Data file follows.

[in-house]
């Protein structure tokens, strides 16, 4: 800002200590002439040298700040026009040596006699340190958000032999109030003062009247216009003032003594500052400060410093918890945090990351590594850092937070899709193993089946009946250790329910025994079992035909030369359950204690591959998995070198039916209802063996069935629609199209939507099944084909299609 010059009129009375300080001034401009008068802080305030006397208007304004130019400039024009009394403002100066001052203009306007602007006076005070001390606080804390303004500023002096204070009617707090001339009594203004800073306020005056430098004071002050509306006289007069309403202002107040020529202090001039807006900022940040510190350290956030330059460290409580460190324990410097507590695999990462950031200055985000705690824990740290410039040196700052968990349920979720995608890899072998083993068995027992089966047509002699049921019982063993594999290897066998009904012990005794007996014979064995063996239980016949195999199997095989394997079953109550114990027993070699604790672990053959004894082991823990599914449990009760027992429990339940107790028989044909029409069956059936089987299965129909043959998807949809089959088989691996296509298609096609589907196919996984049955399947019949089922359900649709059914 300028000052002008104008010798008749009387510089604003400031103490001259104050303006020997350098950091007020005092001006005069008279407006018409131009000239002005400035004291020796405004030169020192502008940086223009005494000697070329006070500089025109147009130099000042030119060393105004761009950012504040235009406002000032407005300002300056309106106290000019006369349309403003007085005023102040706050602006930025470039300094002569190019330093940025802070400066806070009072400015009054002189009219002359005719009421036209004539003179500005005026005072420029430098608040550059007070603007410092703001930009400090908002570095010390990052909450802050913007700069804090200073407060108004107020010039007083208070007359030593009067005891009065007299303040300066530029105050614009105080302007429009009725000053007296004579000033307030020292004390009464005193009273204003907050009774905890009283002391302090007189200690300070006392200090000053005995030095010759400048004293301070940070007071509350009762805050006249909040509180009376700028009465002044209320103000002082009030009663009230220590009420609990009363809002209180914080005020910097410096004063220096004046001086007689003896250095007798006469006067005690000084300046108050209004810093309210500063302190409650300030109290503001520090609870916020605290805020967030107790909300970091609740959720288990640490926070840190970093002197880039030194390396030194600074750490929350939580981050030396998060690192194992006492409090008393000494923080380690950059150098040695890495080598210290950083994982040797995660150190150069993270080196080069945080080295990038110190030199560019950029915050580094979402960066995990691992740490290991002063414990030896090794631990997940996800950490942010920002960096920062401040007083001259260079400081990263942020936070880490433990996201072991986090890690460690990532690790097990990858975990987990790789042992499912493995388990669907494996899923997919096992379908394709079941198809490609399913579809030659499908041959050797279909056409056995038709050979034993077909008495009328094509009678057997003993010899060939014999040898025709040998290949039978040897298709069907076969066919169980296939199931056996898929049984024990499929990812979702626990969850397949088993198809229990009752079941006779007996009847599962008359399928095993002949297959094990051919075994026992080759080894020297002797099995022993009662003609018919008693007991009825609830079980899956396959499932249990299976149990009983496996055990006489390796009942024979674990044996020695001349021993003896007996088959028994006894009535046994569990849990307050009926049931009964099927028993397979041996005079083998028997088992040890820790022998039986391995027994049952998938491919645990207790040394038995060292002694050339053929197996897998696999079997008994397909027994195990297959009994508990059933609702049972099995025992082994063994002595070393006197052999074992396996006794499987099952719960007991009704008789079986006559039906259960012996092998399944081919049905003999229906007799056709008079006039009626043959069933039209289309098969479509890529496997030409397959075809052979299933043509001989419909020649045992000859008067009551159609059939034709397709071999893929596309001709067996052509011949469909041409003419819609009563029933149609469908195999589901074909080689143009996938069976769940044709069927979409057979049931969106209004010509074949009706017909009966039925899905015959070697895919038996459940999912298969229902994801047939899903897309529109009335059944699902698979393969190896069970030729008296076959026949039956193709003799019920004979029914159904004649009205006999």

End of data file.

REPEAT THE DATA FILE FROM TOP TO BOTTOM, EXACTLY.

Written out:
[in-house]
């Protein structure tokens, strides 16, 4: 800002200590002439040298700040026009040596006699340190958000032999109030003062009247216009003032003594500052400060410093918890945090990351590594850092937070899709193993089946009946250790329910025994079992035909030369359950204690591959998995070198039916209802063996069935629609199209939507099944084909299609 010059009129009375300080001034401009008068802080305030006397208007304004130019400039024009009394403002100066001052203009306007602007006076005070001390606080804390303004500023002096204070009617707090001339009594203004800073306020005056430098004071002050509306006289007069309403202002107040020529202090001039807006900022940040510190350290956030330059460290409580460190324990410097507590695999990462950031200055985000705690824990740290410039040196700052968990349920979720995608890899072998083993068995027992089966047509002699049921019982063993594999290897066998009904012990005794007996014979064995063996239980016949195999199997095989394997079953109550114990027993070699604790672990053959004894082991823990599914449990009760027992429990339940107790028989044909029409069956059936089987299965129909043959998807949809089959088989691996296509298609096609589907196919996984049955399947019949089922359900649709059914 300028000052002008104008010798008749009387510089604003400031103490001259104050303006020997350098950091007020005092001006005069008279407006018409131009000239002005400035004291020796405004030169020192502008940086223009005494000697070329006070500089025109147009130099000042030119060393105004761009950012504040235009406002000032407005300002300056309106106290000019006369349309403003007085005023102040706050602006930025470039300094002569190019330093940025802070400066806070009072400015009054002189009219002359005719009421036209004539003179500005005026005072420029430098608040550059007070603007410092703001930009400090908002570095010390990052909450802050913007700069804090200073407060108004107020010039007083208070007359030593009067005891009065007299303040300066530029105050614009105080302007429009009725000053007296004579000033307030020292004390009464005193009273204003907050009774905890009283002391302090007189200690300070006392200090000053005995030095010759400048004293301070940070007071509350009762805050006249909040509180009376700028009465002044209320103000002082009030009663009230220590009420609990009363809002209180914080005020910097410096004063220096004046001086007689003896250095007798006469006067005690000084300046108050209004810093309210500063302190409650300030109290503001520090609870916020605290805020967030107790909300970091609740959720288990640490926070840190970093002197880039030194390396030194600074750490929350939580981050030396998060690192194992006492409090008393000494923080380690950059150098040695890495080598210290950083994982040797995660150190150069993270080196080069945080080295990038110190030199560019950029915050580094979402960066995990691992740490290991002063414990030896090794631990997940996800950490942010920002960096920062401040007083001259260079400081990263942020936070880490433990996201072991986090890690460690990532690790097990990858975990987990790789042992499912493995388990669907494996899923997919096992379908394709079941198809490609399913579809030659499908041959050797279909056409056995038709050979034993077909008495009328094509009678057997003993010899060939014999040898025709040998290949039978040897298709069907076969066919169980296939199931056996898929049984024990499929990812979702626990969850397949088993198809229990009752079941006779007996009847599962008359399928095993002949297959094990051919075994026992080759080894020297002797099995022993009662003609018919008693007991009825609830079980899956396959499932249990299976149990009983496996055990006489390796009942024979674990044996020695001349021993003896007996088959028994006894009535046994569990849990307050009926049931009964099927028993397979041996005079083998028997088992040890820790022998039986391995027994049952998938491919645990207790040394038995060292002694050339053929197996897998696999079997008994397909027994195990297959009994508990059933609702049972099995025992082994063994002595070393006197052999074992396996006794499987099952719960007991009704008789079986006559039906259960012996092998399944081919049905003999229906007799056709008079006039009626043959069933039209289309098969479509890529496997030409397959075809052979299933043509001989419909020649045992000859008067009551159609059939034709397709071999893929596309001709067996052509011949469909041409003419819609009563029933149609469908195999589901074909080689143009996938069976769940044709069927979409057979049931969106209004010509074949009706017909009966039925899905015959070697895919038996459940999912298969229902994801047939899903897309529109009335059944699902698979393969190896069970030729008296076959026949039956193709003799019920004979029914159904004649009205006999």